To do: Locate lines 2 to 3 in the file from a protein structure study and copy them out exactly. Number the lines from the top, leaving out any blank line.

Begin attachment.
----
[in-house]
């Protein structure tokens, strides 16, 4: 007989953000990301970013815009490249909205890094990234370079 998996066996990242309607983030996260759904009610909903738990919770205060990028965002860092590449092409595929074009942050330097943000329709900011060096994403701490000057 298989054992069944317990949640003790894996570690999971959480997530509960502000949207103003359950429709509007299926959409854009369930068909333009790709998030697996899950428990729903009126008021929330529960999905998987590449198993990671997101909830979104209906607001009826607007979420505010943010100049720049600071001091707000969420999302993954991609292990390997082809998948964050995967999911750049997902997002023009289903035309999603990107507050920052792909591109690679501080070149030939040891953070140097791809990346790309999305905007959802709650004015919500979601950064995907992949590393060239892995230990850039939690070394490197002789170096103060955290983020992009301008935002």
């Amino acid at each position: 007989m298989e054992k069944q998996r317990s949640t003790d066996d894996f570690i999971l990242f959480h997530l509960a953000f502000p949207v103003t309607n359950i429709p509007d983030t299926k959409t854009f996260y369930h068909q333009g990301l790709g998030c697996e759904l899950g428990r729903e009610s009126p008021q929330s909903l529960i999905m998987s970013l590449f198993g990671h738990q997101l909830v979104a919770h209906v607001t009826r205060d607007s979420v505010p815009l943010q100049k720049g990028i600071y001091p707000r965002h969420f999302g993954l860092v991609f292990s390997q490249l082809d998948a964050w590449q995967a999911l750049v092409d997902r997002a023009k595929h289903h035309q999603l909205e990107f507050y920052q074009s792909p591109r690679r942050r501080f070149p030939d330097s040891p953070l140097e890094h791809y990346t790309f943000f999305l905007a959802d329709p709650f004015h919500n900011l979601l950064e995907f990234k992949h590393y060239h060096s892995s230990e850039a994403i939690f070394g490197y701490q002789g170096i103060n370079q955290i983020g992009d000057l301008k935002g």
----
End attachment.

């Protein structure tokens, strides 16, 4: 007989953000990301970013815009490249909205890094990234370079 998996066996990242309607983030996260759904009610909903738990919770205060990028965002860092590449092409595929074009942050330097943000329709900011060096994403701490000057 298989054992069944317990949640003790894996570690999971959480997530509960502000949207103003359950429709509007299926959409854009369930068909333009790709998030697996899950428990729903009126008021929330529960999905998987590449198993990671997101909830979104209906607001009826607007979420505010943010100049720049600071001091707000969420999302993954991609292990390997082809998948964050995967999911750049997902997002023009289903035309999603990107507050920052792909591109690679501080070149030939040891953070140097791809990346790309999305905007959802709650004015919500979601950064995907992949590393060239892995230990850039939690070394490197002789170096103060955290983020992009301008935002």
């Amino acid at each position: 007989m298989e054992k069944q998996r317990s949640t003790d066996d894996f570690i999971l990242f959480h997530l509960a953000f502000p949207v103003t309607n359950i429709p509007d983030t299926k959409t854009f996260y369930h068909q333009g990301l790709g998030c697996e759904l899950g428990r729903e009610s009126p008021q929330s909903l529960i999905m998987s970013l590449f198993g990671h738990q997101l909830v979104a919770h209906v607001t009826r205060d607007s979420v505010p815009l943010q100049k720049g990028i600071y001091p707000r965002h969420f999302g993954l860092v991609f292990s390997q490249l082809d998948a964050w590449q995967a999911l750049v092409d997902r997002a023009k595929h289903h035309q999603l909205e990107f507050y920052q074009s792909p591109r690679r942050r501080f070149p030939d330097s040891p953070l140097e890094h791809y990346t790309f943000f999305l905007a959802d329709p709650f004015h919500n900011l979601l950064e995907f990234k992949h590393y060239h060096s892995s230990e850039a994403i939690f070394g490197y701490q002789g170096i103060n370079q955290i983020g992009d000057l301008k935002g």